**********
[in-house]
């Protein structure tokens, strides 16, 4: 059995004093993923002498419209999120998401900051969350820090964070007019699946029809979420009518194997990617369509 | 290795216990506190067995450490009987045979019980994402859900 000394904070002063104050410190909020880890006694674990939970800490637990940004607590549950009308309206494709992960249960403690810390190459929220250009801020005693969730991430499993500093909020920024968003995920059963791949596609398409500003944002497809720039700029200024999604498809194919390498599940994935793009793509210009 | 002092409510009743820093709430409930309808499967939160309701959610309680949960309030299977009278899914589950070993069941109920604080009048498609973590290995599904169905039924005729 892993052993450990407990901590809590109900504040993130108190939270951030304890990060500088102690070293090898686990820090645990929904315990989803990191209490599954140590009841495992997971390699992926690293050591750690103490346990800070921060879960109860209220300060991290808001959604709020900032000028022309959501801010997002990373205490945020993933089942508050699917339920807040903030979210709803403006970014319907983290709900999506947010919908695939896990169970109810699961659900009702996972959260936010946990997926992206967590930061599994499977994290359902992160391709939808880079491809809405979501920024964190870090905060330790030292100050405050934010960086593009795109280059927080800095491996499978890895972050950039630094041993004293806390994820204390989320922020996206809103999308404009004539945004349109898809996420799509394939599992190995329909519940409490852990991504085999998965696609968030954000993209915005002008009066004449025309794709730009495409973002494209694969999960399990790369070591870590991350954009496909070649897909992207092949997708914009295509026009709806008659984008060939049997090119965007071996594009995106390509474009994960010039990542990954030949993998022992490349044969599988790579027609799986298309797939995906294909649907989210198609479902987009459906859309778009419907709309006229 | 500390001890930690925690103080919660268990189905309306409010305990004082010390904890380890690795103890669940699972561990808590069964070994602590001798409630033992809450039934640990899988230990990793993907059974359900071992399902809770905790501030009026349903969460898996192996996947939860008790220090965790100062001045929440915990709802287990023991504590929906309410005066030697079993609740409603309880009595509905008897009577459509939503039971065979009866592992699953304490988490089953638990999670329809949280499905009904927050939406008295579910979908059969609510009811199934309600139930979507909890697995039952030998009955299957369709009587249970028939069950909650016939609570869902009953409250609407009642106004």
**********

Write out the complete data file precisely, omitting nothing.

[in-house]
């Protein structure tokens, strides 16, 4: 059995004093993923002498419209999120998401900051969350820090964070007019699946029809979420009518194997990617369509 | 290795216990506190067995450490009987045979019980994402859900 000394904070002063104050410190909020880890006694674990939970800490637990940004607590549950009308309206494709992960249960403690810390190459929220250009801020005693969730991430499993500093909020920024968003995920059963791949596609398409500003944002497809720039700029200024999604498809194919390498599940994935793009793509210009 | 002092409510009743820093709430409930309808499967939160309701959610309680949960309030299977009278899914589950070993069941109920604080009048498609973590290995599904169905039924005729 892993052993450990407990901590809590109900504040993130108190939270951030304890990060500088102690070293090898686990820090645990929904315990989803990191209490599954140590009841495992997971390699992926690293050591750690103490346990800070921060879960109860209220300060991290808001959604709020900032000028022309959501801010997002990373205490945020993933089942508050699917339920807040903030979210709803403006970014319907983290709900999506947010919908695939896990169970109810699961659900009702996972959260936010946990997926992206967590930061599994499977994290359902992160391709939808880079491809809405979501920024964190870090905060330790030292100050405050934010960086593009795109280059927080800095491996499978890895972050950039630094041993004293806390994820204390989320922020996206809103999308404009004539945004349109898809996420799509394939599992190995329909519940409490852990991504085999998965696609968030954000993209915005002008009066004449025309794709730009495409973002494209694969999960399990790369070591870590991350954009496909070649897909992207092949997708914009295509026009709806008659984008060939049997090119965007071996594009995106390509474009994960010039990542990954030949993998022992490349044969599988790579027609799986298309797939995906294909649907989210198609479902987009459906859309778009419907709309006229 | 500390001890930690925690103080919660268990189905309306409010305990004082010390904890380890690795103890669940699972561990808590069964070994602590001798409630033992809450039934640990899988230990990793993907059974359900071992399902809770905790501030009026349903969460898996192996996947939860008790220090965790100062001045929440915990709802287990023991504590929906309410005066030697079993609740409603309880009595509905008897009577459509939503039971065979009866592992699953304490988490089953638990999670329809949280499905009904927050939406008295579910979908059969609510009811199934309600139930979507909890697995039952030998009955299957369709009587249970028939069950909650016939609570869902009953409250609407009642106004």